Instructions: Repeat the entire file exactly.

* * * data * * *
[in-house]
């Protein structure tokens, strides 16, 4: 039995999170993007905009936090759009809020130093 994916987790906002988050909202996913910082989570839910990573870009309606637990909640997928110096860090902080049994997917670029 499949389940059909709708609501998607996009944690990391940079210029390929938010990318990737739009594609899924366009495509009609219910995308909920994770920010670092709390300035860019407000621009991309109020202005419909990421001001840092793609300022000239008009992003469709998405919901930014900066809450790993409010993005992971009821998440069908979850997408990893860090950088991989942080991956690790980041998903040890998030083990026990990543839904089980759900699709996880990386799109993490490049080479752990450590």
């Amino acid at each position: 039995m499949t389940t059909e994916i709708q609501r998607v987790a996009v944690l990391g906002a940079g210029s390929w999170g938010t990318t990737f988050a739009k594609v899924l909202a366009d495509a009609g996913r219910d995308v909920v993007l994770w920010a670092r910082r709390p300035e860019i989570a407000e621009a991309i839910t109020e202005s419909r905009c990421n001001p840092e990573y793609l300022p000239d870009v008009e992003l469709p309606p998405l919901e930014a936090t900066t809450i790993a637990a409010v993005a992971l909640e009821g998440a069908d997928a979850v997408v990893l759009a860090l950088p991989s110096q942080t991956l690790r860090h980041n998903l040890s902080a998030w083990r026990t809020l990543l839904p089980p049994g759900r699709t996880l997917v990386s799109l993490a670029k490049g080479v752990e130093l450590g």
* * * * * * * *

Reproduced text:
[in-house]
């Protein structure tokens, strides 16, 4: 039995999170993007905009936090759009809020130093 994916987790906002988050909202996913910082989570839910990573870009309606637990909640997928110096860090902080049994997917670029 499949389940059909709708609501998607996009944690990391940079210029390929938010990318990737739009594609899924366009495509009609219910995308909920994770920010670092709390300035860019407000621009991309109020202005419909990421001001840092793609300022000239008009992003469709998405919901930014900066809450790993409010993005992971009821998440069908979850997408990893860090950088991989942080991956690790980041998903040890998030083990026990990543839904089980759900699709996880990386799109993490490049080479752990450590």
């Amino acid at each position: 039995m499949t389940t059909e994916i709708q609501r998607v987790a996009v944690l990391g906002a940079g210029s390929w999170g938010t990318t990737f988050a739009k594609v899924l909202a366009d495509a009609g996913r219910d995308v909920v993007l994770w920010a670092r910082r709390p300035e860019i989570a407000e621009a991309i839910t109020e202005s419909r905009c990421n001001p840092e990573y793609l300022p000239d870009v008009e992003l469709p309606p998405l919901e930014a936090t900066t809450i790993a637990a409010v993005a992971l909640e009821g998440a069908d997928a979850v997408v990893l759009a860090l950088p991989s110096q942080t991956l690790r860090h980041n998903l040890s902080a998030w083990r026990t809020l990543l839904p089980p049994g759900r699709t996880l997917v990386s799109l993490a670029k490049g080479v752990e130093l450590g």